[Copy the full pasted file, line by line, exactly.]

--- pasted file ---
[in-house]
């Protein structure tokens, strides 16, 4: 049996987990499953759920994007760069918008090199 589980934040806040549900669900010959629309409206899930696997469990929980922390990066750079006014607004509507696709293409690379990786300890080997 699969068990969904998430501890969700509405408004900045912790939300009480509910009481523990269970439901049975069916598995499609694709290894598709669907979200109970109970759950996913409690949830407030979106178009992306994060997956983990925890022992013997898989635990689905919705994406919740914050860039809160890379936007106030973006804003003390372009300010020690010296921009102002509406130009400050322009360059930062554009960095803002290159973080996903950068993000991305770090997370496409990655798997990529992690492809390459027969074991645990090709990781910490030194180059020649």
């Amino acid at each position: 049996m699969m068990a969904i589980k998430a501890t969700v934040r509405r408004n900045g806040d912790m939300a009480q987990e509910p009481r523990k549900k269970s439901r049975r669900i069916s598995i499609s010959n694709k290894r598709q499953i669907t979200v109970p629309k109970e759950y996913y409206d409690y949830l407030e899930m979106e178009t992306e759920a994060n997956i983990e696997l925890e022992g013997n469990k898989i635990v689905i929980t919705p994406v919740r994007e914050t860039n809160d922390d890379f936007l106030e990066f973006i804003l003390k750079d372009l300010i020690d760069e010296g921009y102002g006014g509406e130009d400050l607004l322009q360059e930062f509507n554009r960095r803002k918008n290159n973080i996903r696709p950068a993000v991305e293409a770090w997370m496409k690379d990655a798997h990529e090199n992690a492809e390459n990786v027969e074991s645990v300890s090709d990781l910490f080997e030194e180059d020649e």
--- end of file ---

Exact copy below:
[in-house]
């Protein structure tokens, strides 16, 4: 049996987990499953759920994007760069918008090199 589980934040806040549900669900010959629309409206899930696997469990929980922390990066750079006014607004509507696709293409690379990786300890080997 699969068990969904998430501890969700509405408004900045912790939300009480509910009481523990269970439901049975069916598995499609694709290894598709669907979200109970109970759950996913409690949830407030979106178009992306994060997956983990925890022992013997898989635990689905919705994406919740914050860039809160890379936007106030973006804003003390372009300010020690010296921009102002509406130009400050322009360059930062554009960095803002290159973080996903950068993000991305770090997370496409990655798997990529992690492809390459027969074991645990090709990781910490030194180059020649």
């Amino acid at each position: 049996m699969m068990a969904i589980k998430a501890t969700v934040r509405r408004n900045g806040d912790m939300a009480q987990e509910p009481r523990k549900k269970s439901r049975r669900i069916s598995i499609s010959n694709k290894r598709q499953i669907t979200v109970p629309k109970e759950y996913y409206d409690y949830l407030e899930m979106e178009t992306e759920a994060n997956i983990e696997l925890e022992g013997n469990k898989i635990v689905i929980t919705p994406v919740r994007e914050t860039n809160d922390d890379f936007l106030e990066f973006i804003l003390k750079d372009l300010i020690d760069e010296g921009y102002g006014g509406e130009d400050l607004l322009q360059e930062f509507n554009r960095r803002k918008n290159n973080i996903r696709p950068a993000v991305e293409a770090w997370m496409k690379d990655a798997h990529e090199n992690a492809e390459n990786v027969e074991s645990v300890s090709d990781l910490f080997e030194e180059d020649e």